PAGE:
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Battling Depression and Anxiety? Being Kind to Others May Be the Answer

The current state of the world can be overwhelming, with inflation, recession, and other events causing despondency and anxiety. This can lead to a never-ending cycle of racing thoughts and an incessantly thumping heart.

However, a recent study by Ohio State University suggests that performing acts of kindness can reduce symptoms of depression. This therapeutic approach, unlike others, allows people to feel more connected, according to co-author David Cregg.

Anxiety is a common experience that can be triggered by daily activities such as leaving the house, using an elevator, or boarding a flight. It can cause nausea, dizziness, a rapid heartbeat, persistent thoughts, and panic attacks. Depression, on the other hand, can have a significant impact on a person’s life and interfere with daily activities, causing massive sadness, emptiness, and hopelessness.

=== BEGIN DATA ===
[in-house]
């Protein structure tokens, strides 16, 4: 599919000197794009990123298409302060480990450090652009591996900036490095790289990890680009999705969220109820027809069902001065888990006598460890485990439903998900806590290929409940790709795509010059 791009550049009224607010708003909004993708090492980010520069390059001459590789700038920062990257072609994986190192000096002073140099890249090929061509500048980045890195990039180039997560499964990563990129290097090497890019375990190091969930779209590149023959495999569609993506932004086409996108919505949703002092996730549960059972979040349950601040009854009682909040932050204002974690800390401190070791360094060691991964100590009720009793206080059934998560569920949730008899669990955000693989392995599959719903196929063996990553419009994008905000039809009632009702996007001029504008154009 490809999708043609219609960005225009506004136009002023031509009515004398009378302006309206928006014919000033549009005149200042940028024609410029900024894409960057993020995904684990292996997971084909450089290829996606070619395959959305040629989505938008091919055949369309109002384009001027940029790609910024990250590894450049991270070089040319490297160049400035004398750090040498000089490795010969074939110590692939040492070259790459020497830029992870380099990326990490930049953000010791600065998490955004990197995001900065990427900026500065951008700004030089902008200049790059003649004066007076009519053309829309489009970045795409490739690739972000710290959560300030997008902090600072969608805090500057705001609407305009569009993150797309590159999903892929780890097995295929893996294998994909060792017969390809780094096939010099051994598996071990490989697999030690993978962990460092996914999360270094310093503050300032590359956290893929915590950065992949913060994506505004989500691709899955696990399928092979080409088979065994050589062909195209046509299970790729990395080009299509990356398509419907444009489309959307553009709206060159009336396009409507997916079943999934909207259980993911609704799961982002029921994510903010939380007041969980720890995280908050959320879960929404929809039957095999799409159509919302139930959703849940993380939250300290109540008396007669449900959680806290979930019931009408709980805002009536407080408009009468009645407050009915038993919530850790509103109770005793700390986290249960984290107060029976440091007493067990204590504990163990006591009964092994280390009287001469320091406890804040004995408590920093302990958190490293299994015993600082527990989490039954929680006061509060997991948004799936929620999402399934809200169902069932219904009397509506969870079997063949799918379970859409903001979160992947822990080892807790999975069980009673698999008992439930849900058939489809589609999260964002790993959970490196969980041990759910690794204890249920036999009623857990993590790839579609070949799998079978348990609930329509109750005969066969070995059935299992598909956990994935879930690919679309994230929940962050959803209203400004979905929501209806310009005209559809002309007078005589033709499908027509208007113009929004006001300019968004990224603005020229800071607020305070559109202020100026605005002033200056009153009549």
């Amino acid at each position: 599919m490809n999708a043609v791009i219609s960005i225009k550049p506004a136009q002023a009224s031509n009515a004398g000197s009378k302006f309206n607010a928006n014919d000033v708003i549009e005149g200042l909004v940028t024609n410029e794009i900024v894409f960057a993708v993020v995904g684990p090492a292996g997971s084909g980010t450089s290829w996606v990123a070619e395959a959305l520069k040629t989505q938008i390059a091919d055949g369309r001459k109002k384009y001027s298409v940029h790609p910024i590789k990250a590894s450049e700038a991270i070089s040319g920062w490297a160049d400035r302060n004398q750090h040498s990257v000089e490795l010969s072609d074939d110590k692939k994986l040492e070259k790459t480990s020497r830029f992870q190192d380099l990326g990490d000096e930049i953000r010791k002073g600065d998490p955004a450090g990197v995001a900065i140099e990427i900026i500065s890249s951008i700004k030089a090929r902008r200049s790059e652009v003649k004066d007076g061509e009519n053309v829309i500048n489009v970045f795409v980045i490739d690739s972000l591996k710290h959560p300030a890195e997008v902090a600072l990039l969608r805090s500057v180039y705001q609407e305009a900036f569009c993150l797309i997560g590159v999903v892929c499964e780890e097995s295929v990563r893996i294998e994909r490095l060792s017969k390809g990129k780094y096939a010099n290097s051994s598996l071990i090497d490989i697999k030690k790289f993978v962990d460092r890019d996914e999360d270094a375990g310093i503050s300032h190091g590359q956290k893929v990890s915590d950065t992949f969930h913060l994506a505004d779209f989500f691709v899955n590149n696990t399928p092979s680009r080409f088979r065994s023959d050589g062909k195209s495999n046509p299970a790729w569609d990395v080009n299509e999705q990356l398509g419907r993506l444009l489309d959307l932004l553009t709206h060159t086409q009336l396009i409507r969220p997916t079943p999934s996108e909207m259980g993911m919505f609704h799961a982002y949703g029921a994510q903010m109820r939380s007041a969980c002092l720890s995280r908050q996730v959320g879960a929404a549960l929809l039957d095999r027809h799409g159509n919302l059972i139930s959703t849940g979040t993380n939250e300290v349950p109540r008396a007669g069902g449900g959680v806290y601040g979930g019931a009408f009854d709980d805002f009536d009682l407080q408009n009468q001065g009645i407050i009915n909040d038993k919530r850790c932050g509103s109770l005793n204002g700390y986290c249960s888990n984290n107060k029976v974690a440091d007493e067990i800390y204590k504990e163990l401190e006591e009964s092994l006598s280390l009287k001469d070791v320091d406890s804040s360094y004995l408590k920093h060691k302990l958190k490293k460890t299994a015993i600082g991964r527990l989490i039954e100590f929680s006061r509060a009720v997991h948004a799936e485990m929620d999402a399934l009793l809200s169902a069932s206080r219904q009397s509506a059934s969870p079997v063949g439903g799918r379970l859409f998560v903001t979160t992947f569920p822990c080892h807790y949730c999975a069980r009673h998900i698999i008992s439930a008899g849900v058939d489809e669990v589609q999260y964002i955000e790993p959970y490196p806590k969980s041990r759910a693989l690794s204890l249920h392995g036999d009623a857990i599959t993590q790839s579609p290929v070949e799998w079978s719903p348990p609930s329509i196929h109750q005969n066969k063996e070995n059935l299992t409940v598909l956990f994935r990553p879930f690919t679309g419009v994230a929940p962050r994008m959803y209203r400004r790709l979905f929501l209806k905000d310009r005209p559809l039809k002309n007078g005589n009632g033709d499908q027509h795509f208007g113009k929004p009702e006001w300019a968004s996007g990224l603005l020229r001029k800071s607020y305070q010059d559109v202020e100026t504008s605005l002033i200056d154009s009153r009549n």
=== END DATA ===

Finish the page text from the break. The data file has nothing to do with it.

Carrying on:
The study found that social connections were strongly linked to well-being and performing acts of kindness was one of the best ways to promote those connections. The study gathered 122 volunteers with mild to moderate signs of stress, anxiety, and depression in central Ohio. They were separated into three groups, two of which underwent cognitive behavioral therapy to reduce depressive symptoms, while the third group focused on social interaction and cognitive revaluation.

The outcome showed that after ten weeks, depression and anxiety symptoms had decreased in all three groups, demonstrating a positive response to their therapeutic strategies. People with depression and anxiety may find that being kind to others and attending to their needs makes them feel better about themselves.